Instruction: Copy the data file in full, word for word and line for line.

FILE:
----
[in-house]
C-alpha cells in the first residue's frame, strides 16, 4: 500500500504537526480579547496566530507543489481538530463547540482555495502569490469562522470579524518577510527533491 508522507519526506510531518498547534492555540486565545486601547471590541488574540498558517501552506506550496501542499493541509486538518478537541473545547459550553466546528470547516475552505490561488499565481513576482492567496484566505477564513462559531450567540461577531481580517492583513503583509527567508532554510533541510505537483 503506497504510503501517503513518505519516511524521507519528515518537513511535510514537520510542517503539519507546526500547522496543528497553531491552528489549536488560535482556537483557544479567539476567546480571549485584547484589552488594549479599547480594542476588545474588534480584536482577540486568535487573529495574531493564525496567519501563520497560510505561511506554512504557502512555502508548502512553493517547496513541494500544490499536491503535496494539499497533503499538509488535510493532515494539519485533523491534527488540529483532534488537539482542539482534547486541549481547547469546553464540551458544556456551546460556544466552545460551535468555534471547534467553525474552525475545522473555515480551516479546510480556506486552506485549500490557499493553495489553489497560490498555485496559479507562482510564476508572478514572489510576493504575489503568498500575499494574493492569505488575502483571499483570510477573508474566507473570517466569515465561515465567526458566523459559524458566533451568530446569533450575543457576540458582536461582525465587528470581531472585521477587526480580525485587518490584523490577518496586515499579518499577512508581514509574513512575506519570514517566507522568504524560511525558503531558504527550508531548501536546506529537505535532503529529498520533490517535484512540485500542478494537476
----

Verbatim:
[in-house]
C-alpha cells in the first residue's frame, strides 16, 4: 500500500504537526480579547496566530507543489481538530463547540482555495502569490469562522470579524518577510527533491 508522507519526506510531518498547534492555540486565545486601547471590541488574540498558517501552506506550496501542499493541509486538518478537541473545547459550553466546528470547516475552505490561488499565481513576482492567496484566505477564513462559531450567540461577531481580517492583513503583509527567508532554510533541510505537483 503506497504510503501517503513518505519516511524521507519528515518537513511535510514537520510542517503539519507546526500547522496543528497553531491552528489549536488560535482556537483557544479567539476567546480571549485584547484589552488594549479599547480594542476588545474588534480584536482577540486568535487573529495574531493564525496567519501563520497560510505561511506554512504557502512555502508548502512553493517547496513541494500544490499536491503535496494539499497533503499538509488535510493532515494539519485533523491534527488540529483532534488537539482542539482534547486541549481547547469546553464540551458544556456551546460556544466552545460551535468555534471547534467553525474552525475545522473555515480551516479546510480556506486552506485549500490557499493553495489553489497560490498555485496559479507562482510564476508572478514572489510576493504575489503568498500575499494574493492569505488575502483571499483570510477573508474566507473570517466569515465561515465567526458566523459559524458566533451568530446569533450575543457576540458582536461582525465587528470581531472585521477587526480580525485587518490584523490577518496586515499579518499577512508581514509574513512575506519570514517566507522568504524560511525558503531558504527550508531548501536546506529537505535532503529529498520533490517535484512540485500542478494537476